We focus on networks that have a spatial structure. In doing so we emphasize two characteristic features of the cerebral cortex, namely the high density of neurons and its virtually two-dimensional architecture.
Each cubic millimeter of cortical tissue contains more than 10 neurons. This impressive number suggests that a description of neuronal dynamics in terms of an averaged population activity is more appropriate than a description on the single-neuron level. Furthermore, the cerebral cortex is huge. More precisely, the unfolded cerebral cortex of humans covers a surface of 2200–2400 cm , but its thickness amounts on average to only 2.5–3.0 mm. If we do not look too closely, the cerebral cortex can hence be treated as a continuous two-dimensional sheet of neurons. Neurons will no longer be labeled by discrete indices but by continuous variables that give their spatial position on the sheet. The coupling of two neurons and is replaced by the average coupling strength between neurons at position and those at position , or, even more radically simplified, by the average coupling strength of two neurons being separated by the distance . Similarly to the notion of an average coupling strength we will also introduce the average activity of neurons located at position and describe the dynamics of the network in terms of these averaged quantities only. The details of how these average quantities are defined, have been discussed in Chapter 12 . We now introduce – without a formal justification – field equations for the spatial activity in a spatially extended, but otherwise homogeneous population of neurons.
We work with the population rate equations that we introduced in Ch. 15 . As we have seen, this equation neglects rapid transients and oscillations that can show up in simulations of spiking neurons. On the other hand, in the limit of high noise and short refractoriness the approximation of population dynamics by differential equations is good; cf. Ch. 15 .
Consider a single sheet of densely packed neurons. We assume that all neurons has similar properties and that the connectivity is homogeneous and isotropic, i.e., that the coupling strength of two neurons is a function of their distance only. We loosely define a quantity as the average input potential at time of the group of neurons located at position . We have seen in Chapter 12 that in the stationary state the ‘activity’ of a population of neurons is strictly given by the single-neuron gain function ; cf. Fig. 18.3 . If we assume that changes of the input potential are slow enough so that the population always remains in a state of incoherent firing, then we can set
even for time-dependent situations. According to Eq. ( 18.1 ), the activity of the population around location is a function of the input potential at that location.
The synaptic input current to a given neuron depends on the level of activity of its presynaptic neurons and on the strength of the synaptic couplings. We assume that the amplitude of the input current is simply the presynaptic activity scaled by the average coupling strength of these neurons. The total input current to a neuron at position is therefore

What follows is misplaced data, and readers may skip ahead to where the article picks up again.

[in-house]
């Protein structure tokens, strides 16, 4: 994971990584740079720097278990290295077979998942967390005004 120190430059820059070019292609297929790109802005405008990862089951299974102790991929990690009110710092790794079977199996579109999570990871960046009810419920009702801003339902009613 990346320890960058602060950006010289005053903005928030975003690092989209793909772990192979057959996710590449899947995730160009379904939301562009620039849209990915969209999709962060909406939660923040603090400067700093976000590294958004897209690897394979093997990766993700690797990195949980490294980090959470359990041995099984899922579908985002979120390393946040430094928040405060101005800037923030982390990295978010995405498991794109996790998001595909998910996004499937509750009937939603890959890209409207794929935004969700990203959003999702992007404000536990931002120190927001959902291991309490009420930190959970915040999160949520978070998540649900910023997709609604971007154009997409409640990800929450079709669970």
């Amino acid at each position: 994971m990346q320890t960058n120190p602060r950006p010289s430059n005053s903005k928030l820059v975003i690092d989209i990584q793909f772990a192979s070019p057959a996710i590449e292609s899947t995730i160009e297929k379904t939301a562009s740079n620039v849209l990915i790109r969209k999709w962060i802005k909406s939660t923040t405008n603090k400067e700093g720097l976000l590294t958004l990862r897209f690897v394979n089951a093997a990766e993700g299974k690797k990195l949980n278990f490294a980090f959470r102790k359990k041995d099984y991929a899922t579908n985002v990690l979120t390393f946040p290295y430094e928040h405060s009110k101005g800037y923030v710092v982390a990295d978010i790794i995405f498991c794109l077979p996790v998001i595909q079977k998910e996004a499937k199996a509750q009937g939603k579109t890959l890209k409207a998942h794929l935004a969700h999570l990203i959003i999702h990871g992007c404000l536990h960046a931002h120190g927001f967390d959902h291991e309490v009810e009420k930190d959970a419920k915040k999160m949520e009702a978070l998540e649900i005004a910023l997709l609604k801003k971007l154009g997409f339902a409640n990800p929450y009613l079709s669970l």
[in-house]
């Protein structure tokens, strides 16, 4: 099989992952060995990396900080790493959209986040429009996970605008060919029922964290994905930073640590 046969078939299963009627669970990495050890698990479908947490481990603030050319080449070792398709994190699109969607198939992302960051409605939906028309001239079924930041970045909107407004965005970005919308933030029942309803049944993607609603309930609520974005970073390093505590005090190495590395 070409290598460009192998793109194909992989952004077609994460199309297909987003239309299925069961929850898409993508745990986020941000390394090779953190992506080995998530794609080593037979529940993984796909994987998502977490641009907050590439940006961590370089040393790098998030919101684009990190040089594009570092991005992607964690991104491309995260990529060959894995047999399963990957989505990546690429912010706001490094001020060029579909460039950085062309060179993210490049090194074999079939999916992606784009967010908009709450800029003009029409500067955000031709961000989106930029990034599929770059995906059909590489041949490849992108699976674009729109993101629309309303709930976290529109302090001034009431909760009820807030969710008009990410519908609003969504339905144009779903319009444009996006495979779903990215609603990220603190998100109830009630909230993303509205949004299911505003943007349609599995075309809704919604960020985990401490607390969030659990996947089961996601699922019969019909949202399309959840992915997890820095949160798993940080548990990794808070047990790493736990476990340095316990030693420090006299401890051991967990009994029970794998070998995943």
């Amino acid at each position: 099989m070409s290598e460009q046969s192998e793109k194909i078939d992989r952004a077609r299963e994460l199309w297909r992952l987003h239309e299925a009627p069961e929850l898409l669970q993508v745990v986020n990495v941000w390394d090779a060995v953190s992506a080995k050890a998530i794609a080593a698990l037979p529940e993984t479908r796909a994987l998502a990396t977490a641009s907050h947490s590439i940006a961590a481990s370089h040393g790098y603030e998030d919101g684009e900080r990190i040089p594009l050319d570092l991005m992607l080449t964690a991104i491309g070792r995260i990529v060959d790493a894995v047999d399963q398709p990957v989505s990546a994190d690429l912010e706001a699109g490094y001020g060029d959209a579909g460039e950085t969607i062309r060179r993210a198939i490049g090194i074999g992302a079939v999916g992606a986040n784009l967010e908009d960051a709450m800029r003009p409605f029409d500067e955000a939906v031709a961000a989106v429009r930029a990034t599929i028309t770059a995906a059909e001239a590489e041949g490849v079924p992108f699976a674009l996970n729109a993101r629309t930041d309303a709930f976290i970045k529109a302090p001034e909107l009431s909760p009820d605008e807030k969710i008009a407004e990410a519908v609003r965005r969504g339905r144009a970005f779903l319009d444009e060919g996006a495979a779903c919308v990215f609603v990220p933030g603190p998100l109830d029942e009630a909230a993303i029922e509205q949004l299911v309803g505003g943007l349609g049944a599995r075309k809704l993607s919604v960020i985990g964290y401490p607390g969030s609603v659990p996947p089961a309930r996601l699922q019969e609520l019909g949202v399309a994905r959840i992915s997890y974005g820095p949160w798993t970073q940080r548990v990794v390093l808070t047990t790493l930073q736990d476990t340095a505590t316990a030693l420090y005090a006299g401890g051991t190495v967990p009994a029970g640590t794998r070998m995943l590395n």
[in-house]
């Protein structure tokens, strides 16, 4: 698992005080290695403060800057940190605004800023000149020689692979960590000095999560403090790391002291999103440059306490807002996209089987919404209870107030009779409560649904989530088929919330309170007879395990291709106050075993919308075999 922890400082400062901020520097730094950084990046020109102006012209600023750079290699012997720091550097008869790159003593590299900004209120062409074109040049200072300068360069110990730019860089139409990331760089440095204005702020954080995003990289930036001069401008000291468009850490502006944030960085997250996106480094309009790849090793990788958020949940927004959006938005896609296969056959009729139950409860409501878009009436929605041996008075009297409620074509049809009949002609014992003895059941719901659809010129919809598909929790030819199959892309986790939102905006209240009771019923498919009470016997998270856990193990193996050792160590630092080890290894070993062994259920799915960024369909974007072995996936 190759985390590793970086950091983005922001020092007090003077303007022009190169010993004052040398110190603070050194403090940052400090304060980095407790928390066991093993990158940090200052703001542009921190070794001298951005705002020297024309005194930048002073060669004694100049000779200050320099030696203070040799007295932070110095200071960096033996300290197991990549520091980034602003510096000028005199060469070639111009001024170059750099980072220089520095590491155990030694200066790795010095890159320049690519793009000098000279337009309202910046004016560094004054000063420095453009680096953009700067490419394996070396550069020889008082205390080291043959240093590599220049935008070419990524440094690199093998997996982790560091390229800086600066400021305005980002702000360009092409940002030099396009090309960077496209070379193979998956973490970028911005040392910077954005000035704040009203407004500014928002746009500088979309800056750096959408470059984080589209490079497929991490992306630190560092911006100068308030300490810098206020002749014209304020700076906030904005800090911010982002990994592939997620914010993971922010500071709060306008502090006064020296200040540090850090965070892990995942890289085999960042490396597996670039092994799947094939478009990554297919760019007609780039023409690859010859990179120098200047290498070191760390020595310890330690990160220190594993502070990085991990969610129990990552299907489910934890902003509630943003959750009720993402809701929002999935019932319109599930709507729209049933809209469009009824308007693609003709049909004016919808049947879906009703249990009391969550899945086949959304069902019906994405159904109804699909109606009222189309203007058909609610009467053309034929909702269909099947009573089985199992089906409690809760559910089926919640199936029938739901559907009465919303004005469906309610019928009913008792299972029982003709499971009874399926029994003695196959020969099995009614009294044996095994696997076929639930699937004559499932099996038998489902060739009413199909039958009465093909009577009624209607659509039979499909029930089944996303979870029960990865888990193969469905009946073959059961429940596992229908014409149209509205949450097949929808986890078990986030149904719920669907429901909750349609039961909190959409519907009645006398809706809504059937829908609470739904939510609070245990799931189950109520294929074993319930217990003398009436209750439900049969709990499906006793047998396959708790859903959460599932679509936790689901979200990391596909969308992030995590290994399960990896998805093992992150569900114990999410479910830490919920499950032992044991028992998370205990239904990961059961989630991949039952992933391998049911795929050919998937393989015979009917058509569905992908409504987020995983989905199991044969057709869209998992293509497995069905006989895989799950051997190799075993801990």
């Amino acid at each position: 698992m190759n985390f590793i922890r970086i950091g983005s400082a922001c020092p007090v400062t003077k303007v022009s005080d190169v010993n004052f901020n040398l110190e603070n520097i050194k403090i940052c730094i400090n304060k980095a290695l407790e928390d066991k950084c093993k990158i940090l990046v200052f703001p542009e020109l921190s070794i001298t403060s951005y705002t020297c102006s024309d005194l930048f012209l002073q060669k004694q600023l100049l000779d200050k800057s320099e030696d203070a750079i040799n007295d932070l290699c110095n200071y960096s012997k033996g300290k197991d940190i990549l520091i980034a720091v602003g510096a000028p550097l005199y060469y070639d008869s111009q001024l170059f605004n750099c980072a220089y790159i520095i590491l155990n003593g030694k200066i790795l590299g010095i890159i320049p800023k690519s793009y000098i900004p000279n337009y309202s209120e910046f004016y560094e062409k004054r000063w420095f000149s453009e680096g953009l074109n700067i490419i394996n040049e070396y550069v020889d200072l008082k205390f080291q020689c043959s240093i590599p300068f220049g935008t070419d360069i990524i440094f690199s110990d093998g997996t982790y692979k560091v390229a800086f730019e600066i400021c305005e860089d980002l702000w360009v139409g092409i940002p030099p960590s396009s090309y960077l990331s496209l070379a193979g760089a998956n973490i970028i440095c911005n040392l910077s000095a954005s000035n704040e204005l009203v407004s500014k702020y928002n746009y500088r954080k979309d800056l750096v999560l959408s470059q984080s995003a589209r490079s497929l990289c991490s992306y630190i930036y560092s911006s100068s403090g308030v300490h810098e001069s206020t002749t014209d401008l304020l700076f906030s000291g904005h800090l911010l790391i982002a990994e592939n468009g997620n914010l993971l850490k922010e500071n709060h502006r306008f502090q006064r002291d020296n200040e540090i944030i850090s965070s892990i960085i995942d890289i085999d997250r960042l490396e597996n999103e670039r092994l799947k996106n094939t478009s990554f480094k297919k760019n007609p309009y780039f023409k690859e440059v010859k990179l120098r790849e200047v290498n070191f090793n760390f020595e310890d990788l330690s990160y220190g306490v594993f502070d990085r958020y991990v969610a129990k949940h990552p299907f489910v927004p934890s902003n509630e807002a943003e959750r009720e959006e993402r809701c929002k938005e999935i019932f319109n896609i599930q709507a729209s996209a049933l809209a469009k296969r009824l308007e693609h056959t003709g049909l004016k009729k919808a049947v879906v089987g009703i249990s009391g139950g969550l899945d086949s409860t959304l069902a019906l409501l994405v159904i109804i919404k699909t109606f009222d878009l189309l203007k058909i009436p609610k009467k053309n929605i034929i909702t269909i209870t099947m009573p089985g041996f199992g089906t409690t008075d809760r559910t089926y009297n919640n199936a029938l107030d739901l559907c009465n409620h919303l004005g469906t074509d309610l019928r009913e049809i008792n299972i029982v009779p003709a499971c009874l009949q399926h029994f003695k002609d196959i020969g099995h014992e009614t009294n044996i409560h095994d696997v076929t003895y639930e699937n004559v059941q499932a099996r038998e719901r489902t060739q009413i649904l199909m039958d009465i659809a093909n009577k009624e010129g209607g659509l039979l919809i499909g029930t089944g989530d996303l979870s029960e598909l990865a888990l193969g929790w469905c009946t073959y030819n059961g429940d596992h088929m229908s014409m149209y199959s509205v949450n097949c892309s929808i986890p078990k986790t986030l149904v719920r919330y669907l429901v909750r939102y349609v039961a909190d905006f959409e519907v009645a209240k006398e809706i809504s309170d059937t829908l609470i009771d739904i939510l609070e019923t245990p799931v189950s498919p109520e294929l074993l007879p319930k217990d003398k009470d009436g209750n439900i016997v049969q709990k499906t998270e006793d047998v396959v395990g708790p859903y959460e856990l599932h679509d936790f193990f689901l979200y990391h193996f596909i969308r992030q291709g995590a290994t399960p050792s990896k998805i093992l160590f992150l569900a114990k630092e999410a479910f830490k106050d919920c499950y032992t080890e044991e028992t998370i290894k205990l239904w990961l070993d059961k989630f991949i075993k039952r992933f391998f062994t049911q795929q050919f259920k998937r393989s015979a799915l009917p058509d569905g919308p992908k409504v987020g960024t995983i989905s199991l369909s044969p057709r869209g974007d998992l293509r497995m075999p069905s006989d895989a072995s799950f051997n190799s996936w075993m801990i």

Here, is the average coupling strength of two neurons as a function of their distance.
In order to complete the definition of the model, we need to specify a relation between the input current and the resulting membrane potential. In order to keep things simple we treat each neuron as a leaky integrator. The input potential is thus given by a differential equation of the form
with being the time constant of the integrator and an additional external input. In the following we work with unit-free variables and set . If we put things together we obtain the field equation
In order to be more specific, we now specify the connection strength as a function of interneuron distance. In the following we consider a connectivity pattern that is excitatory for proximal neurons and predominantly inhibitory for distal neurons. Figure 18.3 B shows the typical ‘Mexican-hat shape’ of the corresponding coupling function.
There are a few simplifying assumptions in the choice of the Mexican-hat function which are worth mentioning. First, Eq. ( 18.2 ) assumes that synaptic interaction is instantaneous. In a more detailed model we could include the axonal transmission delay and synaptic time constants. In that case, on the right-hand side of Eq. ( 18.2 ) should be replaced by where is the temporal interaction kernel.
Second, in Eq. ( 18.2 ) presynaptic neurons at location can give rise to both excitatory and inhibitory input whereas cortical neurons are either excitatory or inhibitory. The reason is that our population model is meant to be an effective model. There are two alternative ways to arrive at such an effective model. Either we work out the effective coupling model using the mathematical steps of Chapter 16 starting from a common pool of inhibitory neurons shared by all excitatory cells. Or we assume that excitatory and inhibitory neurons at each location receive the same mean input and have roughly the same neuronal parameters ( 474 ) , but have slightly different output pathways (Fig. 18.4 A). In both cases, inhibition needs to be of longer range than excitation to arrive at the effective Mexican hat coupling. A third, and biologically more plausible alternative is discussed in Section 18.2.4 .
With Mexican hat coupling, two different regimes emerge (Fig. 18.4 ).
(i)) In the input-driven regime the activity pattern is, in the absence of input, spatially uniform. In other words, any spatial structure in the neuronal activity pattern is causally linked to the input.
(ii) In the regime of bump-attractors , spatially localized activity patterns develop even in the absence of input (or with spatially uniform input).
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